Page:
Harvey Mudd Chemistry Safety Resources

The laboratory safety program at Harvey Mudd College includes comprehensive training for employees, students, and volunteers who work with chemicals.  Summer research groups may select a Student Lab Safety Officer (SLSO) who receives more intensive safety training and acts as liaison between the Chemical Hygiene Officer and research labs. A highlight of the SLSO program is an annual “Safety Day” where researchers gain hands-on experience in the use of safety equipment such as spill kits and safety showers.

The following chemical safety documents are available in Adobe PDF format to members of the HMC Community.

Chemical Hygiene Plan (CHP) and Respiratory Protection Program

The Chemical Hygiene Plan (PDF) is required where hazardous chemicals are used in the workplace, pursuant to the California Code of Regulations (CCR) Title 8, Section 5191 and enforced by the California Occupational Safety and Health Administration (Cal-OSHA).  The CHP contains provisions for protecting employees from health hazards associated with chemicals.

The Claremont University Consortium maintains the Respiratory Protection Program (PDF) , whose elements are implemented by Harvey Mudd College. Contact the Chemical Hygiene Officer or CUC Environmental Health and Safety for more information.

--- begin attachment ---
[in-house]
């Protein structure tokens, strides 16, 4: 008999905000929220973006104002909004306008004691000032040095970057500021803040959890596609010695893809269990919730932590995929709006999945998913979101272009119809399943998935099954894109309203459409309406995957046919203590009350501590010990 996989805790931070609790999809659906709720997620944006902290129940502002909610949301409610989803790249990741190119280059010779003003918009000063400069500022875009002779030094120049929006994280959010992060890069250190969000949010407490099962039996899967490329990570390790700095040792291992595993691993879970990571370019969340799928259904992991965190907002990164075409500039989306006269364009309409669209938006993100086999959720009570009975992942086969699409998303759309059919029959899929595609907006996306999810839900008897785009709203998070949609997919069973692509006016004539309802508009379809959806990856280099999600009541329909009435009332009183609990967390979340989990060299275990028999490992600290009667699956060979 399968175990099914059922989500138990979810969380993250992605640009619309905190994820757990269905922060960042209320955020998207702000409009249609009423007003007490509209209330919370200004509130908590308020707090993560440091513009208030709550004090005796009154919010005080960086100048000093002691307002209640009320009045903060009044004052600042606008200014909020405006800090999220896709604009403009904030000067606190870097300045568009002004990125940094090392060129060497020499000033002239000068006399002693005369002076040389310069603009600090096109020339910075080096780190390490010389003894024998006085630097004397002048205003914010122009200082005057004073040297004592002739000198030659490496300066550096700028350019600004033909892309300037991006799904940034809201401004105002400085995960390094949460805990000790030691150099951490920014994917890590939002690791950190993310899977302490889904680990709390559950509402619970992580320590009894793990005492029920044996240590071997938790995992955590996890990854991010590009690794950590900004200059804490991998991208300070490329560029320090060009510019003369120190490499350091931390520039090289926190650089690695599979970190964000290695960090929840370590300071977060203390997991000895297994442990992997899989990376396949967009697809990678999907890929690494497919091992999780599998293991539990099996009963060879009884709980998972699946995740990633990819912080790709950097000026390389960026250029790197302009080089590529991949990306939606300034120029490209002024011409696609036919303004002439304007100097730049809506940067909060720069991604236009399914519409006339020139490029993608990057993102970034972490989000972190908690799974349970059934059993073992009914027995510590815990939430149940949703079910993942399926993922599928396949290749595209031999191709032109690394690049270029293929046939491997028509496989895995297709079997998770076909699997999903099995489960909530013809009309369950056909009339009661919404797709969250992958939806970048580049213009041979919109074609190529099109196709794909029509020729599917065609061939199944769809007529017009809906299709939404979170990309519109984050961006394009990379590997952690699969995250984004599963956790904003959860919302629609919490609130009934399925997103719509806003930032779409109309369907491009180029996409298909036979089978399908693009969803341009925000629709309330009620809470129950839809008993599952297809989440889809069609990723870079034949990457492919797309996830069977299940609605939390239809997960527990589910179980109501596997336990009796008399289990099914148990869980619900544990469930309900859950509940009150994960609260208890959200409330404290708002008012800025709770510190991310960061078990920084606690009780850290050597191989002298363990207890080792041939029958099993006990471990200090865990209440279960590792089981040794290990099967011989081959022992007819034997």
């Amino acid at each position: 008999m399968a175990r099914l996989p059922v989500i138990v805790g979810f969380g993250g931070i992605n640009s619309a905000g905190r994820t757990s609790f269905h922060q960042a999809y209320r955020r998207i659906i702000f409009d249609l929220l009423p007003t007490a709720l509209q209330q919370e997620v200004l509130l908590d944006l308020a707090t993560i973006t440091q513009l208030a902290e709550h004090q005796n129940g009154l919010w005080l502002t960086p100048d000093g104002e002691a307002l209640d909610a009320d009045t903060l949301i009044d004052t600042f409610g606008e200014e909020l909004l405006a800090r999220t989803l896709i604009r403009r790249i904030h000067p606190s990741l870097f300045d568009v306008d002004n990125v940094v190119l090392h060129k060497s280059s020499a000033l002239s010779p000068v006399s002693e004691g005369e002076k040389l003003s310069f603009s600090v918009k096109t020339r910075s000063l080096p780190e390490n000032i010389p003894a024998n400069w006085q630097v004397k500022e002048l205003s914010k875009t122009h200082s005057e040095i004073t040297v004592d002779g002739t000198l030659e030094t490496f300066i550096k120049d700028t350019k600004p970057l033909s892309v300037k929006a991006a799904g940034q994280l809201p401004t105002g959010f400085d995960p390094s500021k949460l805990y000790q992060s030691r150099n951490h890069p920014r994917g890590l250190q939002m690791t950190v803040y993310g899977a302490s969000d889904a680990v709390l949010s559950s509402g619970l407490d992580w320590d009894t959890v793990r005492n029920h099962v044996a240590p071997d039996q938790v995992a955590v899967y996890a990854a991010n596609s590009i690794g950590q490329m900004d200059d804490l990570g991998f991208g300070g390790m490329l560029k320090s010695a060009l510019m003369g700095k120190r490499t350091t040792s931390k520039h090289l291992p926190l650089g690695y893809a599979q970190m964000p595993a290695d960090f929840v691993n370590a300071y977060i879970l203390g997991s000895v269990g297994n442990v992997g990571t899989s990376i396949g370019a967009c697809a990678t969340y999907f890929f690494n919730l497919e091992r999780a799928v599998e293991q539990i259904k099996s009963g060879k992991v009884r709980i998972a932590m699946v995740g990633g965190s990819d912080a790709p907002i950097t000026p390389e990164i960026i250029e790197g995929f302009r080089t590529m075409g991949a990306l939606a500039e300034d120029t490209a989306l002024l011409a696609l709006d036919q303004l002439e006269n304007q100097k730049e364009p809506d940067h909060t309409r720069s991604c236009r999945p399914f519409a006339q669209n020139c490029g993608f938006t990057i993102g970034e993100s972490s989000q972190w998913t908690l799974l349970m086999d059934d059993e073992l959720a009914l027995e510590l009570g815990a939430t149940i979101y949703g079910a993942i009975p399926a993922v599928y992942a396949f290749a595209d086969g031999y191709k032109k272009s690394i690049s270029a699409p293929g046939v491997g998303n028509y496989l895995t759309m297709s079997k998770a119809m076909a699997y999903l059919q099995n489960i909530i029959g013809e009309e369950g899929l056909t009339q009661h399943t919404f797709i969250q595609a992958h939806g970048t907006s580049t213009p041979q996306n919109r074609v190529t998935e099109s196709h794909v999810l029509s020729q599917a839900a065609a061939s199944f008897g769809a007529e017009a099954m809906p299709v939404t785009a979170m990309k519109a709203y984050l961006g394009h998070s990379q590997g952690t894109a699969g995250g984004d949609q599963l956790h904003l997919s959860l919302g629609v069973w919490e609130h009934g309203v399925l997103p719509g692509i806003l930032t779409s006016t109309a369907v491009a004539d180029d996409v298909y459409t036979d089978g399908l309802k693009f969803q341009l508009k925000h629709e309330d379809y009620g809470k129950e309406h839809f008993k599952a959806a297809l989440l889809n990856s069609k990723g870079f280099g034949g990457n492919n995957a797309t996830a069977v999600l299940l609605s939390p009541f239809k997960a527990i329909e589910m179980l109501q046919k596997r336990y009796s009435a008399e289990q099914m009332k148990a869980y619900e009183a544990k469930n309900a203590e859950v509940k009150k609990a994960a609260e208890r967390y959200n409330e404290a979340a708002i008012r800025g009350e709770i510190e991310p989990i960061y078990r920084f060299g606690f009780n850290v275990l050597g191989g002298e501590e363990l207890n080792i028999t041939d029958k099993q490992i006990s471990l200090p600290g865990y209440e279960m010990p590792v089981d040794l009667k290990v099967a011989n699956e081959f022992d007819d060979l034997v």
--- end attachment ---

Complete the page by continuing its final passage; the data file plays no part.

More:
Safe Laboratory Practices

The larger, more comprehensive document Safe Laboratory Practices in Chemistry (PDF) is also available, which lists detailed information for the safe use, storage, and disposal of common chemical reagents.

Identifying and Evaluating Hazards in Research Laboratories

The American Chemical Society publication Identifying and Evaluating Hazards in Research Laboratories (PDF) is a tool to guide researchers in analyzing the hazards in their laboratories. It includes step-by-step suggestions for performing job hazard assessments and development of standard operating procedures.


Nanoparticles are defined as a material or particle with any external dimension having a diameter of between 1 and 100 nanometers. They may be engineered or naturally occurring. Because effects of nanoparticles are still being reviewed, scientists working with nanoparticles must assume that the particles are toxic on a cellular level.  More information on nanoparticle safety may be found in the Nanotoolkit (PDF) published by the California Nanosafety Consortium of Higher Education.

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